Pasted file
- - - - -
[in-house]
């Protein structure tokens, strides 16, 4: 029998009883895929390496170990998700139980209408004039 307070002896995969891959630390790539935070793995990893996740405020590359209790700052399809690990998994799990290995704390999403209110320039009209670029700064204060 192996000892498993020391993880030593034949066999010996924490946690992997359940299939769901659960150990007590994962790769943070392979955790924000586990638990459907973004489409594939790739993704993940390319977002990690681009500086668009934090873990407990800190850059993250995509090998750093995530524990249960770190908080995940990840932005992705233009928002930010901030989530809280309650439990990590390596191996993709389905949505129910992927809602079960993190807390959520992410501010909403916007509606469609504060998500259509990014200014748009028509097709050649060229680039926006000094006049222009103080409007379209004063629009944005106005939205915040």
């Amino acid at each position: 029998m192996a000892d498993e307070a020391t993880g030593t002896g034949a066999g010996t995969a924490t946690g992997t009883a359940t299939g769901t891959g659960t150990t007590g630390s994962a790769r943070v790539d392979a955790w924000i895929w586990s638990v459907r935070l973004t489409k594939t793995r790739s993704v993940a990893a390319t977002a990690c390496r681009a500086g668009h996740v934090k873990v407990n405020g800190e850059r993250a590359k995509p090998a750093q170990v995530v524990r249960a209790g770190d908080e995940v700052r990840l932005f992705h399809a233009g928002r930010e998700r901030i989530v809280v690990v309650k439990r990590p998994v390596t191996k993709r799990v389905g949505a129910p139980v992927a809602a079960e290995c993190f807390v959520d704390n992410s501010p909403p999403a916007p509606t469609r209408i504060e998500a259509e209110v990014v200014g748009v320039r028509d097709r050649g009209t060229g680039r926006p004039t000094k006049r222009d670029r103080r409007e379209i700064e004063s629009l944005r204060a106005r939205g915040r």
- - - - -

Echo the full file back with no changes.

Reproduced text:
[in-house]
């Protein structure tokens, strides 16, 4: 029998009883895929390496170990998700139980209408004039 307070002896995969891959630390790539935070793995990893996740405020590359209790700052399809690990998994799990290995704390999403209110320039009209670029700064204060 192996000892498993020391993880030593034949066999010996924490946690992997359940299939769901659960150990007590994962790769943070392979955790924000586990638990459907973004489409594939790739993704993940390319977002990690681009500086668009934090873990407990800190850059993250995509090998750093995530524990249960770190908080995940990840932005992705233009928002930010901030989530809280309650439990990590390596191996993709389905949505129910992927809602079960993190807390959520992410501010909403916007509606469609504060998500259509990014200014748009028509097709050649060229680039926006000094006049222009103080409007379209004063629009944005106005939205915040």
């Amino acid at each position: 029998m192996a000892d498993e307070a020391t993880g030593t002896g034949a066999g010996t995969a924490t946690g992997t009883a359940t299939g769901t891959g659960t150990t007590g630390s994962a790769r943070v790539d392979a955790w924000i895929w586990s638990v459907r935070l973004t489409k594939t793995r790739s993704v993940a990893a390319t977002a990690c390496r681009a500086g668009h996740v934090k873990v407990n405020g800190e850059r993250a590359k995509p090998a750093q170990v995530v524990r249960a209790g770190d908080e995940v700052r990840l932005f992705h399809a233009g928002r930010e998700r901030i989530v809280v690990v309650k439990r990590p998994v390596t191996k993709r799990v389905g949505a129910p139980v992927a809602a079960e290995c993190f807390v959520d704390n992410s501010p909403p999403a916007p509606t469609r209408i504060e998500a259509e209110v990014v200014g748009v320039r028509d097709r050649g009209t060229g680039r926006p004039t000094k006049r222009d670029r103080r409007e379209i700064e004063s629009l944005r204060a106005r939205g915040r």